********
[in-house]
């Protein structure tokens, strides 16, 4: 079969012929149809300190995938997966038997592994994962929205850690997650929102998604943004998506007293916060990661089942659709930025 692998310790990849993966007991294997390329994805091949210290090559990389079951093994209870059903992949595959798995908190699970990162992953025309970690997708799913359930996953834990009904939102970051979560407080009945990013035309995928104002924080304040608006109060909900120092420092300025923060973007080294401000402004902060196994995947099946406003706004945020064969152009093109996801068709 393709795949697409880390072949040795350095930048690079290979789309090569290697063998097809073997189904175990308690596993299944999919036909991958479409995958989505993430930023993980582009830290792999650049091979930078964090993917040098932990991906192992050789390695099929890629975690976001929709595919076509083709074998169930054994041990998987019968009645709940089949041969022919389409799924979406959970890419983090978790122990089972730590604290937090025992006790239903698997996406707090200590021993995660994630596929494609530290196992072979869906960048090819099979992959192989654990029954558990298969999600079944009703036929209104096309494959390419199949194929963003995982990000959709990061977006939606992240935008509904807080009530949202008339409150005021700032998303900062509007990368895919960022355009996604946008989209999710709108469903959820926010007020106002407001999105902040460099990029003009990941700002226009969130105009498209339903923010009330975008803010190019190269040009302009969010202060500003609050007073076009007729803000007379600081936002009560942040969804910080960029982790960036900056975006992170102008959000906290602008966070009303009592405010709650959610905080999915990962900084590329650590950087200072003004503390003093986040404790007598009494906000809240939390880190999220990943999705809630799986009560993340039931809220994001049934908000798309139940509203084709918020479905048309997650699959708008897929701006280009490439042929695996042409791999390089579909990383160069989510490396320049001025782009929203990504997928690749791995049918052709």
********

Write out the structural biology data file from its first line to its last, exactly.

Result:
[in-house]
């Protein structure tokens, strides 16, 4: 079969012929149809300190995938997966038997592994994962929205850690997650929102998604943004998506007293916060990661089942659709930025 692998310790990849993966007991294997390329994805091949210290090559990389079951093994209870059903992949595959798995908190699970990162992953025309970690997708799913359930996953834990009904939102970051979560407080009945990013035309995928104002924080304040608006109060909900120092420092300025923060973007080294401000402004902060196994995947099946406003706004945020064969152009093109996801068709 393709795949697409880390072949040795350095930048690079290979789309090569290697063998097809073997189904175990308690596993299944999919036909991958479409995958989505993430930023993980582009830290792999650049091979930078964090993917040098932990991906192992050789390695099929890629975690976001929709595919076509083709074998169930054994041990998987019968009645709940089949041969022919389409799924979406959970890419983090978790122990089972730590604290937090025992006790239903698997996406707090200590021993995660994630596929494609530290196992072979869906960048090819099979992959192989654990029954558990298969999600079944009703036929209104096309494959390419199949194929963003995982990000959709990061977006939606992240935008509904807080009530949202008339409150005021700032998303900062509007990368895919960022355009996604946008989209999710709108469903959820926010007020106002407001999105902040460099990029003009990941700002226009969130105009498209339903923010009330975008803010190019190269040009302009969010202060500003609050007073076009007729803000007379600081936002009560942040969804910080960029982790960036900056975006992170102008959000906290602008966070009303009592405010709650959610905080999915990962900084590329650590950087200072003004503390003093986040404790007598009494906000809240939390880190999220990943999705809630799986009560993340039931809220994001049934908000798309139940509203084709918020479905048309997650699959708008897929701006280009490439042929695996042409791999390089579909990383160069989510490396320049001025782009929203990504997928690749791995049918052709």